Een artikel Did Media Literacy Backfire? trok onlangs mijn aandacht op Linkedin. Schrijfster van het artikel, Danah Boyd, is de mening toegedaan dat mediageletterdheid -in dit geval in de VS- aan de basis ligt van de desinformatie gedurende de laatste presidentsverkiezingen. Sommigen, vooral progressieven, vragen daarom an increased commitment to media literacy programs anderen geloven eerder in solutions that focus on expert fact-checking and labeling. Geen van beiden bieden een oplossing want they fail to take into consideration the cultural context of information consumption that we’ve created over the last thirty years, stelt ze
Danah Boyd vertelt dat ze op basis van een onderzoek dat ze deed bij tieners vb. ontdekte hoe ze hun foute ideeën over seks en zwangerschap niet met deskundigen bespraken maar lieten bevestigen door online websites. En omdat hen verteld werd dat Wikipedia een niet te vertrouwen bron was maar meteen bij Google hun licht waren gaan opsteken en hun in aanvang al foute meningen daar ‘bevestigd’ vonden. Ze gaat verder als volgt:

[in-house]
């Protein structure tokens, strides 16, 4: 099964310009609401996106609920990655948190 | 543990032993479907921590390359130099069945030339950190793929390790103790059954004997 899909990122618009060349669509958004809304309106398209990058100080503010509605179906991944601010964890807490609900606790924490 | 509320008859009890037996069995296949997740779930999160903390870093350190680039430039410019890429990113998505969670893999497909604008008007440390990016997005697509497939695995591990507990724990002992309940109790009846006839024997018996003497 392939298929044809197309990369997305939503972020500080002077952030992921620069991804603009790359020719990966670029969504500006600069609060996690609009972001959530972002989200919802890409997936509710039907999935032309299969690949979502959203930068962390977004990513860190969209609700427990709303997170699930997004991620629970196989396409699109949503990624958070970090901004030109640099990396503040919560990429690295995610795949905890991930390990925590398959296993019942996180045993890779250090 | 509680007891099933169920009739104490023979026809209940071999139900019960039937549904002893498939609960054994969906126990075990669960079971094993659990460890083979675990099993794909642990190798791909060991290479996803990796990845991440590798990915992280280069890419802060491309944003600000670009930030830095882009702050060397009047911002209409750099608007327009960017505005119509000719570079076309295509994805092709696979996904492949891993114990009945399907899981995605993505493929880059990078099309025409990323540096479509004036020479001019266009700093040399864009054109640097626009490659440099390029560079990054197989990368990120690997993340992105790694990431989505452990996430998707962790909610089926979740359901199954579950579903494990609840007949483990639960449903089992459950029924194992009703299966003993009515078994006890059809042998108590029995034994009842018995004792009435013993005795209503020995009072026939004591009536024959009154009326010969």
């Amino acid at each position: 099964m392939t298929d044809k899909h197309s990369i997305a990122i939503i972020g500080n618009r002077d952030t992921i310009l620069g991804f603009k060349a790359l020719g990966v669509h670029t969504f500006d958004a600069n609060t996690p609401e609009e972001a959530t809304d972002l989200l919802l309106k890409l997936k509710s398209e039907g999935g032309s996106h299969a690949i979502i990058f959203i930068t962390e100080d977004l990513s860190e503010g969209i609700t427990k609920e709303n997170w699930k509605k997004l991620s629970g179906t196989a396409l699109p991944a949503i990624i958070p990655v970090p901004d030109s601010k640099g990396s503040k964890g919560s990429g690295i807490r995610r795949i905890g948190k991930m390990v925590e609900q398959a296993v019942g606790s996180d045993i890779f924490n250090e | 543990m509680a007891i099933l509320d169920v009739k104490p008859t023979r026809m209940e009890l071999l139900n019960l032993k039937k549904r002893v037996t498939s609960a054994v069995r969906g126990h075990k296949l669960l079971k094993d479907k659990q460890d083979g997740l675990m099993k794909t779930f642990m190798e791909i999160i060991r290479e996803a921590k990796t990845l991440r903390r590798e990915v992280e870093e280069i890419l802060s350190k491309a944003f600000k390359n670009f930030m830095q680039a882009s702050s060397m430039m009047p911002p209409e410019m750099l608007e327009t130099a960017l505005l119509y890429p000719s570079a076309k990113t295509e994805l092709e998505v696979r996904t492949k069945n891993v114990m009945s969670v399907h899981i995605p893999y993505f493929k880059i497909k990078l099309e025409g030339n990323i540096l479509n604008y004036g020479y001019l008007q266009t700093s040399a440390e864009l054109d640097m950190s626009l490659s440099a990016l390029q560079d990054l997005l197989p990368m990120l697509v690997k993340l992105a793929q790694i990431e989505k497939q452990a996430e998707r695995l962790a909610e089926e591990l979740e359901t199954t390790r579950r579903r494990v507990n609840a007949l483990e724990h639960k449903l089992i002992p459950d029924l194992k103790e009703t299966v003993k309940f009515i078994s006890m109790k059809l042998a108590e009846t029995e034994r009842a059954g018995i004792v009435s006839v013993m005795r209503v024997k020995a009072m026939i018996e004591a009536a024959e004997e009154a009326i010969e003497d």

Understanding what sources to trust is a basic tenet of media literacy education. When educators encourage students to focus on sourcing quality information, they encourage them to critically ask who is publishing the content. Is the venue a respected outlet? What biases might the author have? The underlying assumption in all of this is that there’s universal agreement that major news outlets like the New York Times, scientific journal publications, and experts with advanced degrees are all highly trustworthy. Maar ze stelt meteen: Think about how this might play out in communities where the “liberal media” is viewed with disdain as an untrustworthy source of information…or in those where science is seen as contradicting the knowledge of religious people…or where degrees are viewed as a weapon of the elite to justify oppression of working people. Needless to say, not everyone agrees on what makes a trusted source. Students are also encouraged to reflect on economic and political incentives that might bias reporting. Follow the money, they are told. Now watch what happens when they are given a list of names of major power players in the East Coast news media whose names are all clearly Jewish. Welcome to an opening for anti-Semitic ideology.